Online Photos Show Sen. Ed Reilly, Judge Mark Crooks & Others at Sept. Roy Moore Fundraiser in Severna Park

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Images from public Facebook page of Laura's Eyes Photography show attendees of Sept. 2017 Severna Park fundraiser for Alabama Senate candidate Roy Moore. (Top L to R): Roy Moore with Natalie Peroutka and her husband, Councilman Michael Peroutka. Roy Moore and County Exec. Schuh. (Bottom L to R): Roy Moore and Judge Mark W. Crooks. Rep. Andy Harris, Peroutka, Sen. Ed Reilly.
Images from public Facebook page of Laura's Eyes Photography show attendees of Sept. 2017 Severna Park fundraiser for Alabama Senate candidate Roy Moore. (Top L to R): Roy Moore with Natalie Peroutka and her husband, Councilman Michael Peroutka. Roy Moore and County Exec. Schuh. (Bottom L to R): Roy Moore and Judge Mark W. Crooks. Rep. Andy Harris, Peroutka, Sen. Ed Reilly.

Annapolis, Md. – A local photographer’s public Facebook photo album showed District 33 Sen. Edward R. Reilly, R-Crofton, and 5th Circuit Judge Mark W. Crooks, attending a Severna Park fundraiser for anti-LGBT, anti-Muslim, and law-violating Republican Alabama Senate candidate Roy Moore with County Executive Steve Schuh in September 2017.

“Everyone had their picture taken with the good judge,” said Reilly of the event held in a private home. The Pasadena-based Laura’s Eyes Photography posted the album titled “Judge Roy Moore Fundraiser”  (UPDATE: This link was removed after this article was posted.) on September 13 with the subtitle: Last week I got the opportunity to meet Judge Roy Moore. A man who stood up for God and the Ten Commandments in an extraordinary way. A privilege.” Many pictured wore name tags.

On Friday, Reilly told The Arundel Patriot he attended the event “to find information” and because Councilman Michael Peroutka, R-Millersville, invited him. Reilly said he did not financially or politically support Moore. No evidence to the contrary was discovered.

Judge Crooks was appointed to the bench by Gov. Larry Hogan in 2016. He did not return calls to his chambers for comment on why he attended a fundraiser for a former judge who violated Alabama’s Canons of Judicial Ethics. No record of Crooks donating to Moore was found. Crooks will run in the Anne Arundel County judicial election in 2018 as a sitting judge.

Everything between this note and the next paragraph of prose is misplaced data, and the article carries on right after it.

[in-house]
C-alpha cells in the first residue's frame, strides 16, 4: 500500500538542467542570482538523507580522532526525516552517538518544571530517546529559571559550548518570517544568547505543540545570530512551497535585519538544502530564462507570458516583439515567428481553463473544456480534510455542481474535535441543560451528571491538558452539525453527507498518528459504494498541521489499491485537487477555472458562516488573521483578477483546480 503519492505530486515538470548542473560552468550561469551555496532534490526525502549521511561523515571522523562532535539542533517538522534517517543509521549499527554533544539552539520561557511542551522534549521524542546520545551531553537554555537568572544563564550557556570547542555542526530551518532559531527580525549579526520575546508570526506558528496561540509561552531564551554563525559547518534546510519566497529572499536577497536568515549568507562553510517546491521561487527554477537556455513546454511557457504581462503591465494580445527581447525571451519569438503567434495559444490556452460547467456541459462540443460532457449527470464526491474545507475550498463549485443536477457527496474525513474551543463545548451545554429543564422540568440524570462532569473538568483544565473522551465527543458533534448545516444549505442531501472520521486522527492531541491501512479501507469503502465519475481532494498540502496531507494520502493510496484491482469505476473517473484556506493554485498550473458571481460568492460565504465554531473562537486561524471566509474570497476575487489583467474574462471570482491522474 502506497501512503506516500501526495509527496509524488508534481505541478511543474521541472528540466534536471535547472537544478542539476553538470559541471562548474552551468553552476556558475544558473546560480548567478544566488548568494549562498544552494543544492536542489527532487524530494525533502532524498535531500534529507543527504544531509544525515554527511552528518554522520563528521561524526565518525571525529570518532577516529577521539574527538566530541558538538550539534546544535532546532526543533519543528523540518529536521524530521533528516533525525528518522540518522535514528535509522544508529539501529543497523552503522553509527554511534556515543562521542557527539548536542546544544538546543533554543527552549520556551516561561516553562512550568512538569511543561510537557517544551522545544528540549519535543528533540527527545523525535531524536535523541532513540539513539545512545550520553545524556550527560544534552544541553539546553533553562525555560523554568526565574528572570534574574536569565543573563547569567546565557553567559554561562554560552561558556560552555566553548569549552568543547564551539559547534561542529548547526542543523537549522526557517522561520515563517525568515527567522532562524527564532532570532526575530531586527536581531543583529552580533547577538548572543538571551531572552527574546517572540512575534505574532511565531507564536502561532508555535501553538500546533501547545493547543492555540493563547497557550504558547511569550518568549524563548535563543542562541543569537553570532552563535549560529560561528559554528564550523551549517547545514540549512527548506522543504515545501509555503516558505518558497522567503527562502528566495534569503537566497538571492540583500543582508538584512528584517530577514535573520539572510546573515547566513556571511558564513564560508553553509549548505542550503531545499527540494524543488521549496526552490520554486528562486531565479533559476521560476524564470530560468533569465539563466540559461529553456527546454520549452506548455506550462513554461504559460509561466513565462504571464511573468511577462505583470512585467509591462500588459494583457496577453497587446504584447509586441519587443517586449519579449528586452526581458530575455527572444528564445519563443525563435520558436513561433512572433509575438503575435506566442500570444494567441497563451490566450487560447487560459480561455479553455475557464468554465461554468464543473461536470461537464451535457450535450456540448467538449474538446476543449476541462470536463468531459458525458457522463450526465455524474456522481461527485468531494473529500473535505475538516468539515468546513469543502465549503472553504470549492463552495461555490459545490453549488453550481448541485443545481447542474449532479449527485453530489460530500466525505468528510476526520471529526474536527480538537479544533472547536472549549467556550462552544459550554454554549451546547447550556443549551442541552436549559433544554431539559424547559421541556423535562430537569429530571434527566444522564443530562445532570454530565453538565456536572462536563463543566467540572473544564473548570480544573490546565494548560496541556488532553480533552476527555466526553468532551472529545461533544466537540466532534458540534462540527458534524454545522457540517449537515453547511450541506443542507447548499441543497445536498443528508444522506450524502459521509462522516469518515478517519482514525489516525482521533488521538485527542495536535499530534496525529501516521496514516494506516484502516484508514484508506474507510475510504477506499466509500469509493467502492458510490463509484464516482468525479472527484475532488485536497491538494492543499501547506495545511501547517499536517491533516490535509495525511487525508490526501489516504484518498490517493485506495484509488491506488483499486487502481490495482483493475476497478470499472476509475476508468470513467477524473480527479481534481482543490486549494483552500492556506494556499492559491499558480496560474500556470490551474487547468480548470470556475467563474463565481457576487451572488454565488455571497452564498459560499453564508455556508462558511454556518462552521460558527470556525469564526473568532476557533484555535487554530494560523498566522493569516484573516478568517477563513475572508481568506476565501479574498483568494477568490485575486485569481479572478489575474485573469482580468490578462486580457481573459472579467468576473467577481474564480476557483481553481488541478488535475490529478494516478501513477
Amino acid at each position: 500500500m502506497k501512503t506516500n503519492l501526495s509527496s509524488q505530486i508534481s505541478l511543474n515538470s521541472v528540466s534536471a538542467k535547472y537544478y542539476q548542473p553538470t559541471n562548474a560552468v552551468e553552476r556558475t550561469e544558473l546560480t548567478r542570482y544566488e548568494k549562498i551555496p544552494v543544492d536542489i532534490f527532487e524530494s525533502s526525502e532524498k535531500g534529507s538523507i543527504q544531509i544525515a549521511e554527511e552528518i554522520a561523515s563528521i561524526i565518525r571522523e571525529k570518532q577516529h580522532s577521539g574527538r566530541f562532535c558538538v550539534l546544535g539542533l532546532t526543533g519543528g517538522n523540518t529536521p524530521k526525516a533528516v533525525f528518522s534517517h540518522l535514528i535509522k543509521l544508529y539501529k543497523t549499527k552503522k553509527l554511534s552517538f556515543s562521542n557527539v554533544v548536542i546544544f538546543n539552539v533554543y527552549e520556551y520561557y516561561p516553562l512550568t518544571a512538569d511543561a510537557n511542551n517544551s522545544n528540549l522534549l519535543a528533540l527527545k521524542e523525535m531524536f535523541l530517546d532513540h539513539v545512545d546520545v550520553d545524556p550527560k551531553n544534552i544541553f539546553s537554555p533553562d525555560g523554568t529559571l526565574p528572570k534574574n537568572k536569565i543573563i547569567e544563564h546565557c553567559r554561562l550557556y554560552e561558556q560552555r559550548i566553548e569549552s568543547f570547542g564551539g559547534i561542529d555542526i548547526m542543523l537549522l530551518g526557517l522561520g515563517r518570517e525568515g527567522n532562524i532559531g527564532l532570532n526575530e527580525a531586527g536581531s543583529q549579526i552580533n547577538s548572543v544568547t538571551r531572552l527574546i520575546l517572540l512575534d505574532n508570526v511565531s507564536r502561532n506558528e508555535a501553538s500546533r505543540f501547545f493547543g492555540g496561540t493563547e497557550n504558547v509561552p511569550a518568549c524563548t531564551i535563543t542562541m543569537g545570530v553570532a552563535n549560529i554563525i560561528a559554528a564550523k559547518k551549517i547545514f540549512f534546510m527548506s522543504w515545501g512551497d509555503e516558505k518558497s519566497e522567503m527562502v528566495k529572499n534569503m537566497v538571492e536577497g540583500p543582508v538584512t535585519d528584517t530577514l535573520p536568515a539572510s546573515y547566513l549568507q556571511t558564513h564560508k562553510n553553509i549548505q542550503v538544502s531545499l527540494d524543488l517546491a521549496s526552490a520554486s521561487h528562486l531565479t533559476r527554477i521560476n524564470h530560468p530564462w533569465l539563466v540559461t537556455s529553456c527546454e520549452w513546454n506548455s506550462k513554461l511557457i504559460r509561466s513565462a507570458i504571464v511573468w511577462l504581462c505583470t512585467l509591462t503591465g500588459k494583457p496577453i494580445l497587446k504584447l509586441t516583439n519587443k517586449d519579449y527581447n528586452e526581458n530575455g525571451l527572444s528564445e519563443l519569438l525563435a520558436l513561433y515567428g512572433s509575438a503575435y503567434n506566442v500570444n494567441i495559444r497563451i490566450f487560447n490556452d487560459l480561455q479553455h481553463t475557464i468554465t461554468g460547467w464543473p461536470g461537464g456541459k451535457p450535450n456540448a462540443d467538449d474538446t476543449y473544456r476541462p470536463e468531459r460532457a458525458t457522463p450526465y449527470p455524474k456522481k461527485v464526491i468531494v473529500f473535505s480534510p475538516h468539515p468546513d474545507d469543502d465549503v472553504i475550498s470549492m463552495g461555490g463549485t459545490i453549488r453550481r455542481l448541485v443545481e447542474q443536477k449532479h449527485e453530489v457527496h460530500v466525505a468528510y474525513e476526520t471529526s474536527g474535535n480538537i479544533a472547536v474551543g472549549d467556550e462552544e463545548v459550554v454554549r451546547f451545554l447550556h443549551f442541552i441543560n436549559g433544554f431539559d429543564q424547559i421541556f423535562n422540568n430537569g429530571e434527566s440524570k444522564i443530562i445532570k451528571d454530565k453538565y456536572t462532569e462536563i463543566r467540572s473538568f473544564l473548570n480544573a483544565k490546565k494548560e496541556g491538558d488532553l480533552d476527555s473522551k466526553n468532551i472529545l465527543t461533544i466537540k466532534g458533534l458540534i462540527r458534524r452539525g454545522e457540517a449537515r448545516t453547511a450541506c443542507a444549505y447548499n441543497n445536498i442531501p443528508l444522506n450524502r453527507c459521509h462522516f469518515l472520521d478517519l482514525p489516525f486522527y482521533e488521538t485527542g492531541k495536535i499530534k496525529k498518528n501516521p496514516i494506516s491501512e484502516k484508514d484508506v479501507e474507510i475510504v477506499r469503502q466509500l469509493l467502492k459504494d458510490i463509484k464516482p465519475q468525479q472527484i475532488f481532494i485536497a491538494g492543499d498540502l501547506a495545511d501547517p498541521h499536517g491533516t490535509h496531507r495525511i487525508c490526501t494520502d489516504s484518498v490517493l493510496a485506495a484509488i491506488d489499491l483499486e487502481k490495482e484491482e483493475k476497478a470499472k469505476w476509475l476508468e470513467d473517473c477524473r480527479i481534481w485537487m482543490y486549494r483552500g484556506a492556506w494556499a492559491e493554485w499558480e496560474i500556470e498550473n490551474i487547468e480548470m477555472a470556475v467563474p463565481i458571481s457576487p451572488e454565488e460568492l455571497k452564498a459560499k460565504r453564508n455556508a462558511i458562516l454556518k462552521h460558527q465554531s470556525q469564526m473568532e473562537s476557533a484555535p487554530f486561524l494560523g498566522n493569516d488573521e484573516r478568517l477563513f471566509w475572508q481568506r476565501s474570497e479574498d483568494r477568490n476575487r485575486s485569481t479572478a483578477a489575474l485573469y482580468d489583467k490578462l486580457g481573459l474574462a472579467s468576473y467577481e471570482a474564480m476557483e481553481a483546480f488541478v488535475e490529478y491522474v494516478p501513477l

Reilly paraphrased Moore’s address at the event. “He gave his traditional stump speech: protecting marriage, being a pro-life legislator, working from the Constitution and not a political playbook,” said Reilly. “I agree with some of the issues he was espousing, but not all of them.” When asked with which issues Reilly agrees, he replied he did not have his list with him.

Reilly said that Moore should step down from the race and that he believes the eight women accusing Moore of either sexually assaulting them or making unwanted sexual advances when they were teenagers. Moore, now in his 70s, was in his 30s at the time of the incidents.

Schuh Wednesday told The Capital he made a $1000 donation to Moore after a September Severna Park fundraiser. Schuh requested a refund on the same day The Arundel Patriot reported the donation and said the two events were unrelated. A spokesperson for Schuh has not returned requests for comment or provided a copy of Schuh’s refund request.

The fundraiser appears to have been closely timed to the September 12, 2017, unveiling of the Anne Arundel United initiative, a program sponsored by Schuh and Councilman Pete Smith, D-Severn, to “unite the county against hatred and build greater understanding,” according to the county website.

The former chief justice of Alabama was already controversial at the time of the Severna Park fundraiser. Moore said in 2005 that homosexuality should be illegal in the United States. In 2006, he wrote a column explaining why Rep. Keith Ellison, D-Minnesota, the first Muslim congressperson, should not be allowed to swear his congressional oath on the Quran and that Muslims should not be allowed to serve in Congress.

At a rally in Florence, Alabama, in late September, Moore noted a time in our nation’s history when America was last great. Moore said, “I think it was great at the time when families were united — even though we had slavery — they cared for one another…. Our families were strong, our country had a direction.”

Moore, who holds extremist views, believes that God’s law is the moral law of the land and should be honored above the Constitution. Moore was twice removed from the Alabama Supreme Court, once for refusing to remove a Ten Commandments monument from a state judicial building and again for violating the state’s judicial ethics codes when he ordered probate judges to refuse marriage licenses to gay couples.

Also present in photos were vocal Moore supporters and financial backers Peroutka, his wife, Natalie Peroutka, and U.S. Rep. Andy Harris. The Peroutkas donated $2,500 each to Moore’s  primary and an additional $2,000  and $2,500, respectively, to his run-off election against Doug Jones. Michael Peroutka was on stage with Moore when Moore won the primary against Sen. Luther Strange, R. Peroutka renewed his support of Moore in November by signing a re-released letter with 50 pastors after the sexual allegations were made.

Neither Peroutka nor Harris has responded to questions for this article or their support for Moore.

Brenda Wintrode is a freelance reporter for The Arundel Patriot.

Editor’s Note: The Arundel Patriot used the photographs in this article under the fair use doctrine without intention to profit from their use or infringe on copyright. Read Facebook’s Statement of Rights and Responsibilities for further information.

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